KINGSTON, Jamaica -- The Inter-American Committee against Terrorism (CICTE) of the Organization of American States (OAS) on Wednesday concluded a three-day visit to Kingston, Jamaica, as part of the technical assistance provided to that government for the development of a national cyber security strategy, through an initiative that will be coordinated by CICTE’s cyber security program together with the ministry of science, technology, energy, and mining of Jamaica.
This visit was led by OAS/CICTE cyber security specialists with the participation of members of the Commonwealth. Expert advice was given on various approaches that can be taken in the development and implementation of the national strategy, and participants were guided through working group sessions to formulate the main tenants of the strategy.
This three-day activity formed part of a larger offer of assistance aimed at helping Jamaica to develop its national cyber security strategy, and will continue with appropriate follow-up support to facilitate the expedient development and adoption of the strategy.
The OAS secretary general, José Miguel Insulza, said, “The OAS is very pleased to be able to provide support to the government of Jamaica for the development and implementation of a cyber security strategy, a critical area in the current global context, not only for the direct safety of persons, but also for the economic, technological and social development of our nations. The OAS has already supported in this task Colombia, Panama, and Trinidad and Tobago, and we hope to continue providing this support to the other member states that require it.”
The Jamaican minister of state in the ministry of science technology energy and mining, Julian Robinson, said, “The government of Jamaica recognizes information and communications technology as being one of the most important enablers for the achievement of its vision of economic and social development. In our promotion of same, we remain mindful of the need to create a trusted environment whereby our people can feel confident in conducting their online and related activities.”
In this regard, the government has embarked on several cyber security initiatives, including strengthening the cybercrime legislation and establishing a cyber incident response team (CIRT).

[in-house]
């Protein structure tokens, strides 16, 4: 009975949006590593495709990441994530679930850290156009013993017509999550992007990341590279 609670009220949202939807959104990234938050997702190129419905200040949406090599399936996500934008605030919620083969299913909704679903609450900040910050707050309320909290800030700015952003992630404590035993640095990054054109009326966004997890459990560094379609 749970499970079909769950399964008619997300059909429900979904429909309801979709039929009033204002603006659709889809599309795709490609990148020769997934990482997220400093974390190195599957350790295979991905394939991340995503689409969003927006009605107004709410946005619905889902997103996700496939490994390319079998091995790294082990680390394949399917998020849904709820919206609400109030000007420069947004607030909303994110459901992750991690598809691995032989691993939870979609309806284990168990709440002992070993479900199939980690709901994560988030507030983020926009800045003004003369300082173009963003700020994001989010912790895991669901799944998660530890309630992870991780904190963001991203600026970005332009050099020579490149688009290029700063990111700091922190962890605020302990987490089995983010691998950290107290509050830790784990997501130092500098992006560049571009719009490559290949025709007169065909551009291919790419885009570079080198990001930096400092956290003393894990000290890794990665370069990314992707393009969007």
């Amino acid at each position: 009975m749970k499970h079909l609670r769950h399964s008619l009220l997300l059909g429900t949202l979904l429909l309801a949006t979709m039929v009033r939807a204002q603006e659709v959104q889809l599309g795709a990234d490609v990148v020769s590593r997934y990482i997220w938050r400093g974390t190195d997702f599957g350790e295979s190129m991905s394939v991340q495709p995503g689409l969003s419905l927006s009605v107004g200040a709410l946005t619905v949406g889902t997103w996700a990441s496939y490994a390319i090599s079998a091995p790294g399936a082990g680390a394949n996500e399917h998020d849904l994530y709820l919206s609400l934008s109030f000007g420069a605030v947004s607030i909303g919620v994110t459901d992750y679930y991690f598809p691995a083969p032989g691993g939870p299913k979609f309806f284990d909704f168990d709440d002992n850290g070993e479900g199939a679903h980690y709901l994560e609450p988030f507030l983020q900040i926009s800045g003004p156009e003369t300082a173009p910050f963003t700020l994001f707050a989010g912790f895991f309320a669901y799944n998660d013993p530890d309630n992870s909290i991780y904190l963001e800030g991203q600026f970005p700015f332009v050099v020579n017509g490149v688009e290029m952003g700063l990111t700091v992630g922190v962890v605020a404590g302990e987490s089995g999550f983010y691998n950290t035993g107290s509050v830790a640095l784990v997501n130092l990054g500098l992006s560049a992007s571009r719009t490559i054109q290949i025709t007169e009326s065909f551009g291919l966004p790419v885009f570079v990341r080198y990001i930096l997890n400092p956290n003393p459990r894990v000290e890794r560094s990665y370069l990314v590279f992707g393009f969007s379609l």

“This initiative with the OAS/CICTE is therefore consistent with the government’s thrust towards strengthening our cyber security framework. We therefore look forward to working with the OAS/CICTE in the coming days on this critical element of the government’s overarching framework,” the minister added.
The OAS secretary for multidimensional security, Ambassador Adam Blackwell, said, “It is our privilege to be in a position to respond to the request of the government of Jamaica. The growing threat of cyber-attacks by determined and persistent cyber criminals has become a problem that no government can ignore.”
In the same vein, Blackwell indicated, “In this age of Internet connectivity and dependence, our priority should be in fostering economic growth and stability while creating an environment for the incubation and development of innovative businesses and a citizenry that engenders confidence while transacting their personal and business affairs online. As such, I look forward to the finalization of a product that can be modeled throughout this hemisphere.”
This was the first of several such activities planned for 2014, as the cyber security program has initiated discussions with other member states regarding the current state of development or implementation of their national cyber security strategies and to offer tailored technical assistance.
The OAS/CICTE cyber security program is the result of a decision by the OAS General Assembly to adopt a Comprehensive Inter-American Cyber Security Strategy in 2004. The Organization was mandated to develop the cyber security capabilities of its member states with a focus on establishing Computer Security and Incident Response Teams (CSIRTs); to raise awareness on the importance of cyber issues and the creation of a culture of cyber security; as well as to support the development of cyber security policy frameworks.
As such, as of 2013 the program has assisted 19 member states through working closely with the governments of the Americas to establish national CSIRTs. It has also helped three member states to develop and officially adopt comprehensive national cyber security strategies.